Andy’s Top 30 Video Games: 25-21

  1. Age of Empires II (1999, PC) – 43.1/60

Gameplay – 8.5

Man, did I have a blast with Age of Empires II.  I can’t speak for the campaign/quests – I didn’t do too many of them, honestly.  I would constantly play skirmishes against the AI, trying out a variety of civilizations and their unique units, pitting wars against whoever for the sole reason I found it belligerently entertaining.  The controls are really basic – you click the damn mouse and sometimes hit a key on your keyboard.

Fatigue – 7.1

I put in quite a few hours of AoE2, and thanks to the skirmishes being against the computers, I’d often be able to dip out once I felt like I had done enough, or keep on going (if I was playing regicide mode) to drag the damn king out of his castle and finish the job in glorious fashion.  The HD remake added a lot of fresh kindling to the fire and made the game look better than ever.

Music – 6.5

Each civilization got its own musical flair, and they all feel familiar, carrying a gentle whiff of nostalgia at first listen.  As the game goes on, however, you just sort of forget about it.  A lot of times I’d end up turning it off because I didn’t find it all that engaging, especially compared to the groaning roar of soldiers smashing into it each other making hilarious grunting sounds.

Style – 6.8

For as good as it looked back in the day, even with the “ooh pretty” nature of the HD update, it still doesn’t really stand out with anything in the looks department.  Don’t get me wrong, it’s not an unpleasant game to look at.  The buildings are nice, the textures they use for stone, brick, grass, etc. are inoffensive and smooth-ish.  Units are all above average.  That said, it’s not really all that unique.

Challenge – 6

This may not be a fair score, especially considering I’d never really play against anything other than the AI opponents, but I didn’t play AoE2 because I wanted to be frustrated.  I’d play it because I wanted to build a sweet-ass dominion surrounded by walls of cannon towers, destroying other civs with my Dodge Vipers that shot bullets for some reason.

Meat – 8.2

With all the different cultures, unique units, expansions, and now stupid-modern updates for this game, anyone can fire up Age of Empires 2 HD and still have hours of fun.  Has aged well, updated just as well, and I highly recommend you give it a shot.  HOW DO YOU TURN THIS ON

  1. Elder Scrolls V: Skyrim (2011, PC) – 43.2/60

Gameplay – 5

Can’t lie to you – Skyrim’s combat is quite clunky and unsatisfying.  The horses are poorly designed, there’s tons of hilarious glitching to be discovered (sometimes not to your benefit, depending on the nature of your surrounds and the quest), but that’s not why people play the game.  I was disappointed in how the menus are, how uninspired the levels of armor look, and hearing the same 7 voice actors used to flesh out the hundreds of NPCs throughout the world.  I did enjoy archery, and it’s always badass to see the slowed down hero shots of your spinning arrow cutting through the air majestically before planting itself squarely in the butthole of a wolf.

Story – 7

As somebody who jumped willy-nilly into the Elder Scrolls world after playing all of 15 minutes of Morrowind and never touching Oblivion, there was a lot of unfamiliar ground to be trod.  I didn’t really know the world, the races (the Dragonborn can’t be a skooma-dealing lizard or a sarcastic cat-man, I mean c’mon folks), I didn’t really get the rebellion or the Imperials perspectives.  That said, I did enjoy immersing myself in this chunk of Tamriel and learning a lot about it along the way.  High fantasy is fun, in my mind, and while I can’t give this a full score purely due to my ignorance, I can see why people dug the depth available in both the primary quests and innumerable side quests.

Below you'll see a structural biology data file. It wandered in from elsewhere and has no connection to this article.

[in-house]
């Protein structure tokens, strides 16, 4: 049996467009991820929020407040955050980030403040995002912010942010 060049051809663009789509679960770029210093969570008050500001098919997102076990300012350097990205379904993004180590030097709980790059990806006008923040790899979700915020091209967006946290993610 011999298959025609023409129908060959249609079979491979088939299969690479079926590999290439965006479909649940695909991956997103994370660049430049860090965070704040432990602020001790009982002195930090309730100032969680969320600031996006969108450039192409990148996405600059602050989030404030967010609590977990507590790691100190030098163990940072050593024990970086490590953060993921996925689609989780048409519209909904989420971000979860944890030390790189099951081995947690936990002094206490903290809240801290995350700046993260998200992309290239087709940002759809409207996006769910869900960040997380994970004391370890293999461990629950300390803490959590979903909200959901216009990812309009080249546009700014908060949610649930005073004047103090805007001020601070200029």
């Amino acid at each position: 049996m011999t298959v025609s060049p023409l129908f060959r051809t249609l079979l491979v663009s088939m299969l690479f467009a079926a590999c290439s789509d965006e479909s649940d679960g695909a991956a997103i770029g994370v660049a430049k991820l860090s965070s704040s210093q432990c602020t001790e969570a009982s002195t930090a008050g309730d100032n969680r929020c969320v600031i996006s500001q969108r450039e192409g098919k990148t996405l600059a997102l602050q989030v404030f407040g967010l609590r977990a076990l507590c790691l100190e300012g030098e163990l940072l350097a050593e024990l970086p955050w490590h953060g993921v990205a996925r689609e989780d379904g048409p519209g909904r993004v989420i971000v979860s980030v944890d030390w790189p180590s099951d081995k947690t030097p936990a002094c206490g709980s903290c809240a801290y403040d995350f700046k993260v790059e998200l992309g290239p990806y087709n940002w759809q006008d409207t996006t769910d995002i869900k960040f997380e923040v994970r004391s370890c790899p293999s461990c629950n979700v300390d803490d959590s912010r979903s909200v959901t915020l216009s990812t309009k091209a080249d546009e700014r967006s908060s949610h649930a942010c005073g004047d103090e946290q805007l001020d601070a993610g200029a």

Music – 9.1

Skyrim’s Dragonborn theme that plays on the initial menu is arguably one of the most epic video game songs of all time.  A horde of barbarian baritones thunder out a Nordic-sounding chant in the dragon language, and instantly I feel like leaping through the air and shouting “YAAAWP!” while smashing in the dusty head of a draugr.  The music while traveling the enormous world is more subtle, but couldn’t be any more appropriate.  Even the songs the damn bards sing are fantastic.

Style – 8

Skyrim’s models have come a long way in terms of quality, and it shows.  While the models aren’t perfect, they clearly put a lot of craftsmanship into their design.  Some of the world doesn’t feel terribly unique, but that’s the unfortunate nature of fantasy – a lot of it bleeds together and nobody’s quite sure who’s ripping of whom, and yet Skyrim’s world and characters still have a unique enough flavor that it can be identified apart from the rest of the major fantasy worlds out there.

Challenge – 5.1

Skyrim’s not really hard at any point, especially after you become overpowered (which is maybe 2 hours into the game).  There’s definitely frustrations, but they lie with the game’s design problems – inventory, clipping, creativity, crafting, etc.), not so much in the bad guys or fortresses.  It was often frustrating getting smashed all to hell by a giant or an unseen goddamn frost troll, but otherwise you don’t sweat too hard once your gear and skills get a few bumps.

Meat – 9

So many quests.  SO. MANY. QUESTS. The main storylines are deep enough, but the sheer quantity of side quests, various guilds, random NPC encounters, and so forth is staggering.  That’s BEFORE you add mods – innumerable mods – that give the game a new life and many more hours of content.  If I didn’t have to use mods to make the game a bit more streamlined and fun to play out after I finished the main storylines, this category would be an easy 10.

  1. Super Smash Bros Melee (1999, Game Cube) – 43.8/60

Gameplay – 9.9

For all the arcade fighters that have come out for decades – Street Fighter, Mortal Kombat, etc. – Smash Bros. translated their best qualities into a relatively simple setup that can really only thrive on one controller.  The combat is flawless, really, and very obvious to the new player, while astoundingly deep enough to require many games to sharpen your ability.  The only reason this doesn’t get a 10 is because little crap like wave-dashing, L-cancelling, short-hopping, are very challenging to learn, let alone master, and that irritates me because, frankly, I suck at all of them.